’Tis the Season
Chesapeake Country is far enough north on Earth’s temperature grid for us to be feeling the chill. Degree by falling degree, we draw into our homes, layer on our wool and fleecy clothes and light our fires. Turning inward and homeward, we’re in sync with the season that celebrates hearth and home.
(How our neighbors in southern climes enter the spirit of the winter holidays I’m not sure. That, I figure, is their story to write.)
We celebrate this year’s Thanksgiving on November 22, the earliest possible date for the feast fixed to the month’s fourth Thursday. Thanksgiving’s arrival only 326 days into the year shocks our annual clock the way falling out of Daylight Savings Time shocks our circadian clocks. What’s next seems to come a little too soon.
But there’s nothing we can do to slow down the passage of time. Put the brakes on though we would, December 25 will fall on the 359th day of the year.
So seasoned by the chill, we jump into the season.
At Bay Weekly we bring on the winter holidays this week to give you time for preparation.
This pre-Thanksgiving issue is a favorite of mine for a couple of reasons.
One, it’s the issue wherein we dwell on the Thanksgiving feast.
That’s the high mark on the culinary calendar for people who believe, as I do, that cooking that feast translates Earth into spirit. The closer we come to reaping Earth’s harvest for ourselves, the closer we stand in continuity to our foremothers and fathers. Who but they, after all, are we honoring in this feast? Those distant, tricky, straight-laced Puritans? Or the people who planted our own families, hunting, fishing and farming — plus whatever else was needed — to feed them?
As Bill Burton used to say, if you know the answer, it’s not a question.
In that spirit, this year’s Thanksgiving feast is brought to you by Sporting Life columnist Dennis Doyle from field and Bay; by the Bay Gardener from the soil, with a little help from avocational sweet potato farmer John Autrey, who also happens to be a wine maker; and from the vines by grape grower and vintner Jane Margaret O’Brien, past president of St. Mary’s College and proprietor of Slack Winery. I’ve also dropped in folklorist Bernard Herman’s Eastern Shore Thanksgiving feast as written for Saveur magazine.
Each weaves food into a story of the people who grow, gather and prepare the feast that brings them together. By telling their stories, each invites us to recall our own.
Throughout the winter holidays, we create, perpetuate and share the traditions that make us who we are. Traditions define us in our culture and community as well as in our families.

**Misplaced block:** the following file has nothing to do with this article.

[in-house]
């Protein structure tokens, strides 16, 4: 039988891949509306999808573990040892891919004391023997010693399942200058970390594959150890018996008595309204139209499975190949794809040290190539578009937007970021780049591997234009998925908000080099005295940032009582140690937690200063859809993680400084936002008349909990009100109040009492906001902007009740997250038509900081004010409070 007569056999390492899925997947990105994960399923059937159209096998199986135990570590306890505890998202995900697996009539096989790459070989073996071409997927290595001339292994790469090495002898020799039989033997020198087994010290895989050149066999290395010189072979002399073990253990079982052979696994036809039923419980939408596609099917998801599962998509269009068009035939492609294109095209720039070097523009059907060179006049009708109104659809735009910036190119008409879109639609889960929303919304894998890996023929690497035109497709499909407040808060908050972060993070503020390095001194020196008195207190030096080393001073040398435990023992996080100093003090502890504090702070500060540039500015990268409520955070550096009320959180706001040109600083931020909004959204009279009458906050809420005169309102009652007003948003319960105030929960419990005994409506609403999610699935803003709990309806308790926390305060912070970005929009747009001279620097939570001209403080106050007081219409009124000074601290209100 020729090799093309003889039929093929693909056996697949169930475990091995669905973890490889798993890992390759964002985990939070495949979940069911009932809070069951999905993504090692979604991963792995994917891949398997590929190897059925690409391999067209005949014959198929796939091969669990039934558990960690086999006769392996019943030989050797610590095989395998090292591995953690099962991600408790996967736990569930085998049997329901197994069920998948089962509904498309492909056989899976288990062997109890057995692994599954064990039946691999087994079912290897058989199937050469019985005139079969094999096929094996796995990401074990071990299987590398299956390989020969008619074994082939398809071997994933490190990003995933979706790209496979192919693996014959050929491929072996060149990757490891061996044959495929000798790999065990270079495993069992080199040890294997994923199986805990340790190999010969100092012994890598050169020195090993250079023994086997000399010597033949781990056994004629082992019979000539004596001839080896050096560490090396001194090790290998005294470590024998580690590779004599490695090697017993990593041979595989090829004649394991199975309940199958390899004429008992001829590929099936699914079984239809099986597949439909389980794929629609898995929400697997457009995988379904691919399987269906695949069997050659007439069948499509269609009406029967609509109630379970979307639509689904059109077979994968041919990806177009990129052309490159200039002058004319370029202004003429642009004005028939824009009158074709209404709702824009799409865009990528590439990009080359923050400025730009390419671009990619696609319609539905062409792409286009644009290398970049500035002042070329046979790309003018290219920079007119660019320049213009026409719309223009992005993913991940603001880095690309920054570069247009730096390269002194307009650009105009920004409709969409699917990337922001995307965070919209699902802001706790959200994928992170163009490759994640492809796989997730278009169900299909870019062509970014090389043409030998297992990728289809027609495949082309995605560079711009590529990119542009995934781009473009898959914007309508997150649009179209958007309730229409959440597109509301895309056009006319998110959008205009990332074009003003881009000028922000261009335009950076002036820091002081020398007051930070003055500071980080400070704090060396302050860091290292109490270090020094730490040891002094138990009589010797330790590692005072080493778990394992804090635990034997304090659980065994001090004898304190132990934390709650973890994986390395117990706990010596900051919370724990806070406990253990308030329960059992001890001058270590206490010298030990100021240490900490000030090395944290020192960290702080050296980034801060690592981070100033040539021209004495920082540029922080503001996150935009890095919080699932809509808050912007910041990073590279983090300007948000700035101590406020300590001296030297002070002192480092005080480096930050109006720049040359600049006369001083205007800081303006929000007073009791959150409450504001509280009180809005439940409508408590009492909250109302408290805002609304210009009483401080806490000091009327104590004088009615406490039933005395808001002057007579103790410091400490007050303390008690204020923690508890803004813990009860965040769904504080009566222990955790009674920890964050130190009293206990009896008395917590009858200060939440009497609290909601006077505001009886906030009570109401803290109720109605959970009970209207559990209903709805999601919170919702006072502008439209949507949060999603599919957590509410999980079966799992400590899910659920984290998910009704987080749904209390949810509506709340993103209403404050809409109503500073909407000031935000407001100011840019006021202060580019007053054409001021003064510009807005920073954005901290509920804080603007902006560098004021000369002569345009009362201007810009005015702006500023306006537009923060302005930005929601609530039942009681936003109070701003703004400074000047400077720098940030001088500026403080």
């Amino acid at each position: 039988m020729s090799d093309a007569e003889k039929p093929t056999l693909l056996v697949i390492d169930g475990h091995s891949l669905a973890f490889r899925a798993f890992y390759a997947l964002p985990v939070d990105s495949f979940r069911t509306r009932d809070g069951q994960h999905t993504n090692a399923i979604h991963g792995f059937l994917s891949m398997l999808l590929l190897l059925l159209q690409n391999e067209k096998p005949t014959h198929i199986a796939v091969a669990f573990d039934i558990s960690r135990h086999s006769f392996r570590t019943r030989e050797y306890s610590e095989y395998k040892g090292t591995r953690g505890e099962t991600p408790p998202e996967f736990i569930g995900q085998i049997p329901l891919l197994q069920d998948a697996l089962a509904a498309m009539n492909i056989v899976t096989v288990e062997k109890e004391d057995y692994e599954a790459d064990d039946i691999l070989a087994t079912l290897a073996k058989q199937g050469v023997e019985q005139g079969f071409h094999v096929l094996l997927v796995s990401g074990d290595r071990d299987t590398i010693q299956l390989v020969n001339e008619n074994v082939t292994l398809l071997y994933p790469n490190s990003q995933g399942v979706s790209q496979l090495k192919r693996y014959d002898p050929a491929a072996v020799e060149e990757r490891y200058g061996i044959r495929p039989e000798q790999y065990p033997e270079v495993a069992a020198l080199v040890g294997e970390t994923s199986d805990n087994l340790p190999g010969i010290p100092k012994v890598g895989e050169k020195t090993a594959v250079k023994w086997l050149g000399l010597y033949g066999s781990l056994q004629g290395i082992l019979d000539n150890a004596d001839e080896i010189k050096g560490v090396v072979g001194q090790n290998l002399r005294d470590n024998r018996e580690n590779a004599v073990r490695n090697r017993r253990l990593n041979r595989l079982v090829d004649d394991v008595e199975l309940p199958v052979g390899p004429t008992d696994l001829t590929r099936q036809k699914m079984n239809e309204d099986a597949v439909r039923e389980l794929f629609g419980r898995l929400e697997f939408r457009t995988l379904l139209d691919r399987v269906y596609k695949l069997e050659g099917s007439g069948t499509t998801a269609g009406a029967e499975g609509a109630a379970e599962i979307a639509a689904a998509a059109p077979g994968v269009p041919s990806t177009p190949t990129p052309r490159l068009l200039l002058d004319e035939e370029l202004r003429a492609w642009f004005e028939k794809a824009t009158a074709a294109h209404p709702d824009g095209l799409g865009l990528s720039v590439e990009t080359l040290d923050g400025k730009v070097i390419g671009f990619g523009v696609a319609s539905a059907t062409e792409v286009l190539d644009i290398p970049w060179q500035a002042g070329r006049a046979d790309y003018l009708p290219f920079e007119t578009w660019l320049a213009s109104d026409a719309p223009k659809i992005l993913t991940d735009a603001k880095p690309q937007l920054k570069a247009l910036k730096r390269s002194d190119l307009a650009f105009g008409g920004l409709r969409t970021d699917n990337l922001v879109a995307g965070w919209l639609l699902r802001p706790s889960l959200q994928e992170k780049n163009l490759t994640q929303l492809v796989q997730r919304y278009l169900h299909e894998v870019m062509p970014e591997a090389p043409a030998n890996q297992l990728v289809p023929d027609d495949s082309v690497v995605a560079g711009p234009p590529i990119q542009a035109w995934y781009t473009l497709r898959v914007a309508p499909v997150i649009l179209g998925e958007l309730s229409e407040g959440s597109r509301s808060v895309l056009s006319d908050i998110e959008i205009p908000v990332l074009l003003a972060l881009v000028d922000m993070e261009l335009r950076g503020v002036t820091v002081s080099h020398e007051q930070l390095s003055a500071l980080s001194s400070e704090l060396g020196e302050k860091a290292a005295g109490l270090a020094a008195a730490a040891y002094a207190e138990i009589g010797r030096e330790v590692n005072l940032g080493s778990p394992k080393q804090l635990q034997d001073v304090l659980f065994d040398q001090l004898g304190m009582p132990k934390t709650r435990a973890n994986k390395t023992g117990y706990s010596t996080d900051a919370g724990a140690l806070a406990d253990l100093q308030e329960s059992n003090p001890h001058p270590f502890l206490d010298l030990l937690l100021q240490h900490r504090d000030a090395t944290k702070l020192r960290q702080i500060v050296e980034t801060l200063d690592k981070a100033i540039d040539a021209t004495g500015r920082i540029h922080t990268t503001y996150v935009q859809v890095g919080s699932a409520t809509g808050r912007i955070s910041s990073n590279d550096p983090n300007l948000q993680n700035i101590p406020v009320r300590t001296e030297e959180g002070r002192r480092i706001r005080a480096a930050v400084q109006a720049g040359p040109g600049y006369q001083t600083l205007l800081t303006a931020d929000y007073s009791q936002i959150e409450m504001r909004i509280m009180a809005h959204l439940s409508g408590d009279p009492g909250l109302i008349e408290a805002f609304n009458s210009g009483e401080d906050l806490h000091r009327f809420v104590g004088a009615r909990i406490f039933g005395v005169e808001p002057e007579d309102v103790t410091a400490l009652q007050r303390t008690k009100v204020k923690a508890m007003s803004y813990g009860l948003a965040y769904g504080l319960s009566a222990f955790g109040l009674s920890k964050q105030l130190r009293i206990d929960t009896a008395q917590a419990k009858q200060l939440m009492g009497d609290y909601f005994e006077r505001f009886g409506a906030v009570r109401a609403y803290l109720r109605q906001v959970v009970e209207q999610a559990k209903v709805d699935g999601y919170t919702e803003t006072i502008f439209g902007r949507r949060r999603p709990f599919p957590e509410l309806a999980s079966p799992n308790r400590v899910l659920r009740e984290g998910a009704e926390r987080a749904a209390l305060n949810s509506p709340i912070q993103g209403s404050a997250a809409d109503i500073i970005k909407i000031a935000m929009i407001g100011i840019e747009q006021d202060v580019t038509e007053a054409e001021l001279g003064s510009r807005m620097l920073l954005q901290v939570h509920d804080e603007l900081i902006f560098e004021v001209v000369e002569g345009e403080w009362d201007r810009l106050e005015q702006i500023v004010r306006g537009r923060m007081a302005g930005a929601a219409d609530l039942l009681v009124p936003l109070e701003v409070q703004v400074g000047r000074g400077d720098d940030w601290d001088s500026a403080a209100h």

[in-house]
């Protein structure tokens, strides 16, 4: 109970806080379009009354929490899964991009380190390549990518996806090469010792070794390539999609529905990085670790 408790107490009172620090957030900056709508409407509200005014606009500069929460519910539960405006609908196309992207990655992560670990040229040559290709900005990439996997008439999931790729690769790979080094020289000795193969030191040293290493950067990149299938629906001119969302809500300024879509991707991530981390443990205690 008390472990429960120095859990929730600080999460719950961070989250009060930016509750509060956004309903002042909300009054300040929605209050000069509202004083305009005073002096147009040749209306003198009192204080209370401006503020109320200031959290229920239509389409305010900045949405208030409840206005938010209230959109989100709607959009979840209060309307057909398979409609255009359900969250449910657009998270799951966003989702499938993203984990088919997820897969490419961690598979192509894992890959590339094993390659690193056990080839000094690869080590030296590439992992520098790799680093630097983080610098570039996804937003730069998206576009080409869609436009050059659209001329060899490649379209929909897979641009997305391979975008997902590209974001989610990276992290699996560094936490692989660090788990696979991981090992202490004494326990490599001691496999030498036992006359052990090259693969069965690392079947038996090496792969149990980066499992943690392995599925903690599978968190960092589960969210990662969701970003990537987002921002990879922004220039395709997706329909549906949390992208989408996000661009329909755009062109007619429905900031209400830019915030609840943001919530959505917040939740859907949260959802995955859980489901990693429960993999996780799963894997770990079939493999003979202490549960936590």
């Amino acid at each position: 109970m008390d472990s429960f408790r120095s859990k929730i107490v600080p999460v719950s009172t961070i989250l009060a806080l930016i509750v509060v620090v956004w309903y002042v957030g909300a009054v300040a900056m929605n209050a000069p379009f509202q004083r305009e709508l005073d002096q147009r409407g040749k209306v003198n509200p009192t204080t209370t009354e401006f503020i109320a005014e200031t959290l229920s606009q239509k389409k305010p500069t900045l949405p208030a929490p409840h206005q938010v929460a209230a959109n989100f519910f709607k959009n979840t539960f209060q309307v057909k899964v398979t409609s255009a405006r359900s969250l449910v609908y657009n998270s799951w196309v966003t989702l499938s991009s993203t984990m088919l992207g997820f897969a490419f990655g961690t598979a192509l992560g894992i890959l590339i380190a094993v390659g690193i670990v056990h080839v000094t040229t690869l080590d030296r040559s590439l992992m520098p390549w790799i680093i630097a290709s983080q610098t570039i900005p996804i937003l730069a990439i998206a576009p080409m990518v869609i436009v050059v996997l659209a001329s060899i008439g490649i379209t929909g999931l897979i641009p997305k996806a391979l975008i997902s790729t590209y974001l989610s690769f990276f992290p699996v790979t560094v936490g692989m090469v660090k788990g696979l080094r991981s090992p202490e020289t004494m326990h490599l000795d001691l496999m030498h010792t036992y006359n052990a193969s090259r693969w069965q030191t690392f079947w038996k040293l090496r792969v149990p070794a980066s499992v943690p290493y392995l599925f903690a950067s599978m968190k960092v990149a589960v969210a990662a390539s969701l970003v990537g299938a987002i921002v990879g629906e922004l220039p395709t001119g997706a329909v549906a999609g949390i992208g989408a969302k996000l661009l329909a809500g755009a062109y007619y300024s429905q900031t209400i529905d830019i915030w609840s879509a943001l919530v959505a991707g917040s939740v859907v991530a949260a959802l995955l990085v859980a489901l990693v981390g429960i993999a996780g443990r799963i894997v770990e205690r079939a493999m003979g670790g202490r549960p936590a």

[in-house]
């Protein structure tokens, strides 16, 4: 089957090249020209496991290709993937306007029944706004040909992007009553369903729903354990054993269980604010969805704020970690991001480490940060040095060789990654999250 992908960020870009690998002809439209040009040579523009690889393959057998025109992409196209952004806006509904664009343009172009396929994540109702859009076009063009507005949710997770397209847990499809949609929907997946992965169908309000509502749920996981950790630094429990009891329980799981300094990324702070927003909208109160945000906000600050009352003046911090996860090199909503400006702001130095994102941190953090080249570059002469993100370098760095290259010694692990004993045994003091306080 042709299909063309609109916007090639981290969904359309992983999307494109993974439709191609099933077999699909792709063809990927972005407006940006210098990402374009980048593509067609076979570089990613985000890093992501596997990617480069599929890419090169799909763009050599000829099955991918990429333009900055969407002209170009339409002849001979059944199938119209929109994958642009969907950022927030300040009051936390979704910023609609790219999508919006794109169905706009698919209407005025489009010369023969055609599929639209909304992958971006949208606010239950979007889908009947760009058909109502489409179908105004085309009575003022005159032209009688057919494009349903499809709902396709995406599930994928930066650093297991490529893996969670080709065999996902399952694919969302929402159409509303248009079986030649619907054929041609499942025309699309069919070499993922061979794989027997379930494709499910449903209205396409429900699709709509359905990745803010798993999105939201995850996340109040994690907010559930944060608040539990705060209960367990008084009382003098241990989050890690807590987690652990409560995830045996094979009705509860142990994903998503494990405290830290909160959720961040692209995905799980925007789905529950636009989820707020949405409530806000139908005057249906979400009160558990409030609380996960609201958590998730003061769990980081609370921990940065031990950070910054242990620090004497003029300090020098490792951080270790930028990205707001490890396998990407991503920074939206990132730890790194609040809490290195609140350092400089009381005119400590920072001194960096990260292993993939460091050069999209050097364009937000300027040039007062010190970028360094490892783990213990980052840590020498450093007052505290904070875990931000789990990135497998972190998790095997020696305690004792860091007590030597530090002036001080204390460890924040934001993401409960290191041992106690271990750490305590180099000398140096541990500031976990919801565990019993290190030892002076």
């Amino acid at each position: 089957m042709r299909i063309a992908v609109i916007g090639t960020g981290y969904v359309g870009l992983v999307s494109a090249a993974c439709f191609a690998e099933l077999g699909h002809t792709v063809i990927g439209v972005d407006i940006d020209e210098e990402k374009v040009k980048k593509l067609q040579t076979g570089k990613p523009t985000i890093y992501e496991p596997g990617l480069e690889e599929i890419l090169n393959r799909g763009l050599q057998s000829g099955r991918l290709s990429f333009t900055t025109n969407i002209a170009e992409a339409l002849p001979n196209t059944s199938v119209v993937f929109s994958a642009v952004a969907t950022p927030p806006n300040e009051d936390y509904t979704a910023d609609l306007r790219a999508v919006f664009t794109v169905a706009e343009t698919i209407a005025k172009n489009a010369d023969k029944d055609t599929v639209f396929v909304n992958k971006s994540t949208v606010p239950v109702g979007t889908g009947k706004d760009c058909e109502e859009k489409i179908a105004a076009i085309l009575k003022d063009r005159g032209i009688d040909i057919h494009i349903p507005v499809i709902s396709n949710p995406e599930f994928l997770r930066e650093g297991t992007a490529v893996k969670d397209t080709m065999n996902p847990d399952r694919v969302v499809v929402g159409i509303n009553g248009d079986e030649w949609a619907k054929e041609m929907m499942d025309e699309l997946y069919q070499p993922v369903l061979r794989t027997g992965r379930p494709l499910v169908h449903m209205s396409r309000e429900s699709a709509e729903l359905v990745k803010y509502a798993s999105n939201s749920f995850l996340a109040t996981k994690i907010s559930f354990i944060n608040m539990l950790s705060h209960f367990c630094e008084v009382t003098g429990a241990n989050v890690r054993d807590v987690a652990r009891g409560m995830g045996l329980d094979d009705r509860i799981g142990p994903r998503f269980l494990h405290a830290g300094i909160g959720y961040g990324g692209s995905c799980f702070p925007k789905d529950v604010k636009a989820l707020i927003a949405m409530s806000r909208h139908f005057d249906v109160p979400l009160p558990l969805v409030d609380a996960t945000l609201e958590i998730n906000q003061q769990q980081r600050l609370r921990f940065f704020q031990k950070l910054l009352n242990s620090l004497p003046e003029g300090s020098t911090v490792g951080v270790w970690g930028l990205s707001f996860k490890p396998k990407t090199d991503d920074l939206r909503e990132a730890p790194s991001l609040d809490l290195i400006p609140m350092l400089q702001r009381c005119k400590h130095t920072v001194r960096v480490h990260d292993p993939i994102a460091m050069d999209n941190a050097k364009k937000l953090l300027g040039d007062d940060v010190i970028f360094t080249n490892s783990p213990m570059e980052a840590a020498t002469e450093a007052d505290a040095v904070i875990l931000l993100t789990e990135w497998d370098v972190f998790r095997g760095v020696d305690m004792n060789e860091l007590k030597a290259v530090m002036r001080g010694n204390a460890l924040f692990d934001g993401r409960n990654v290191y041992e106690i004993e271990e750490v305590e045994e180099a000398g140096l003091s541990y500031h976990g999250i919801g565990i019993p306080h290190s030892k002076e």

The second reason I love this week’s paper is the special supplement slipped inside it, Season’s Bounty. In its 56 pages, we’ve gathered in calendar format six weeks of traditional celebrations of these winter holidays. In this mighty piece of work, compiled and edited this year by Martha Lee Benz, you’ll find Illuminations, Santa Sightings, and Shows and Sales plus a day-by-day listing of holiday events beginning November 15 and running into January.
You’ll find Nutcrackers, Scrooges, tree lightings, boat parades, concerts, sing-alongs, bazaars, balls, trains, gingerbread villages, holiday houses and dozens of workshops to teach you to deck your own halls, bake your own cookies and prepare your own feasts. You’ll find events in your own backyard and opportunities that invite you to step out of your comfort zone into farther wonderlands, whether you travel on The Polar Express or drive your own car to Washington, Baltimore or the Eastern Shore.
Season’s Bounty is a valuable document, and you’ll find it only in this issue of Bay Weekly — not online. Keep your copy and make it your invitation and guidebook to the winter holidays in Chesapeake Country.
Share the Season; Tell Your Story
This early in the year, we’re just at the beginning of all the fun. You’ve got time to make these holidays a work of the heart. There’s no better way to do that than to tell your own story. Please take this as my personal invitation to you to share your special traditions with me and all Bay Weekly readers.
Send your stories, and the pictures that illustrate them, to firstname.lastname@example.org. I’ll need them by November 30, so you’ve got plenty of time.
Sandra Olivetti Martin
Editor and publisher; email@example.com